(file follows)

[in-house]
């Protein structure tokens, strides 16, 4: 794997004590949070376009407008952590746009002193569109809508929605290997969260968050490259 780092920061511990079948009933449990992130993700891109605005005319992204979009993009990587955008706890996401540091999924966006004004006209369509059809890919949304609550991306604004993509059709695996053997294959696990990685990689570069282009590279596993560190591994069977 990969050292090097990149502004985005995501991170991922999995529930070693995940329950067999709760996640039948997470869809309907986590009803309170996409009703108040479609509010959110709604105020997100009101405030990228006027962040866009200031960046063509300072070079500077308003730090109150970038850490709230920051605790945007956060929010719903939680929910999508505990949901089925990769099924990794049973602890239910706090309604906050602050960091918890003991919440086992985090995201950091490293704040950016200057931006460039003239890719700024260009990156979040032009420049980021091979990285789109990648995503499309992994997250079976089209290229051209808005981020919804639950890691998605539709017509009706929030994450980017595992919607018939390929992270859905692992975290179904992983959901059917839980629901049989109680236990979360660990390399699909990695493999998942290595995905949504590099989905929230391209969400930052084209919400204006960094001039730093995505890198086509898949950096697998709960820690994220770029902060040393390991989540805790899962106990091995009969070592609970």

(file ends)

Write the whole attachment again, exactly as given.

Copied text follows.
[in-house]
């Protein structure tokens, strides 16, 4: 794997004590949070376009407008952590746009002193569109809508929605290997969260968050490259 780092920061511990079948009933449990992130993700891109605005005319992204979009993009990587955008706890996401540091999924966006004004006209369509059809890919949304609550991306604004993509059709695996053997294959696990990685990689570069282009590279596993560190591994069977 990969050292090097990149502004985005995501991170991922999995529930070693995940329950067999709760996640039948997470869809309907986590009803309170996409009703108040479609509010959110709604105020997100009101405030990228006027962040866009200031960046063509300072070079500077308003730090109150970038850490709230920051605790945007956060929010719903939680929910999508505990949901089925990769099924990794049973602890239910706090309604906050602050960091918890003991919440086992985090995201950091490293704040950016200057931006460039003239890719700024260009990156979040032009420049980021091979990285789109990648995503499309992994997250079976089209290229051209808005981020919804639950890691998605539709017509009706929030994450980017595992919607018939390929992270859905692992975290179904992983959901059917839980629901049989109680236990979360660990390399699909990695493999998942290595995905949504590099989905929230391209969400930052084209919400204006960094001039730093995505890198086509898949950096697998709960820690994220770029902060040393390991989540805790899962106990091995009969070592609970």